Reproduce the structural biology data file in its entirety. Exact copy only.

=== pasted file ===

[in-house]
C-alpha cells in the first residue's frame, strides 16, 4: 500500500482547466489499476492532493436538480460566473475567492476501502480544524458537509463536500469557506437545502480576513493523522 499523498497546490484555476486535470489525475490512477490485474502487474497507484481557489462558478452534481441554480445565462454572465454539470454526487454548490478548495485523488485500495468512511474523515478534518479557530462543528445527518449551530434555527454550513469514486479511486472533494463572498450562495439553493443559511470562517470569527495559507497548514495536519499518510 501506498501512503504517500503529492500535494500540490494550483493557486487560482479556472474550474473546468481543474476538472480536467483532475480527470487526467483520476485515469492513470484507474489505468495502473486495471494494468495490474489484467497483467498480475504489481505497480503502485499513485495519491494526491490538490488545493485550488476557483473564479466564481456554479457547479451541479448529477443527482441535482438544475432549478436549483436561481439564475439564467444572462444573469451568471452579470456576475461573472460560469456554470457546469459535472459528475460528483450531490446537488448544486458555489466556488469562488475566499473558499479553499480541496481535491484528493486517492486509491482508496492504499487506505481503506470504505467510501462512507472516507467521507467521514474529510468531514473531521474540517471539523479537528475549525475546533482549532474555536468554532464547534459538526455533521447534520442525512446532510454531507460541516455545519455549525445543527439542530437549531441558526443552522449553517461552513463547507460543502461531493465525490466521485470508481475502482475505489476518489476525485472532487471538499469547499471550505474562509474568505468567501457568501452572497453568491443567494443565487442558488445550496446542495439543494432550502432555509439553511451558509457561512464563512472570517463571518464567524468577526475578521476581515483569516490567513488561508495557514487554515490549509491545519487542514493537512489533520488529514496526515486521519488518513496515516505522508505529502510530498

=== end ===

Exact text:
[in-house]
C-alpha cells in the first residue's frame, strides 16, 4: 500500500482547466489499476492532493436538480460566473475567492476501502480544524458537509463536500469557506437545502480576513493523522 499523498497546490484555476486535470489525475490512477490485474502487474497507484481557489462558478452534481441554480445565462454572465454539470454526487454548490478548495485523488485500495468512511474523515478534518479557530462543528445527518449551530434555527454550513469514486479511486472533494463572498450562495439553493443559511470562517470569527495559507497548514495536519499518510 501506498501512503504517500503529492500535494500540490494550483493557486487560482479556472474550474473546468481543474476538472480536467483532475480527470487526467483520476485515469492513470484507474489505468495502473486495471494494468495490474489484467497483467498480475504489481505497480503502485499513485495519491494526491490538490488545493485550488476557483473564479466564481456554479457547479451541479448529477443527482441535482438544475432549478436549483436561481439564475439564467444572462444573469451568471452579470456576475461573472460560469456554470457546469459535472459528475460528483450531490446537488448544486458555489466556488469562488475566499473558499479553499480541496481535491484528493486517492486509491482508496492504499487506505481503506470504505467510501462512507472516507467521507467521514474529510468531514473531521474540517471539523479537528475549525475546533482549532474555536468554532464547534459538526455533521447534520442525512446532510454531507460541516455545519455549525445543527439542530437549531441558526443552522449553517461552513463547507460543502461531493465525490466521485470508481475502482475505489476518489476525485472532487471538499469547499471550505474562509474568505468567501457568501452572497453568491443567494443565487442558488445550496446542495439543494432550502432555509439553511451558509457561512464563512472570517463571518464567524468577526475578521476581515483569516490567513488561508495557514487554515490549509491545519487542514493537512489533520488529514496526515486521519488518513496515516505522508505529502510530498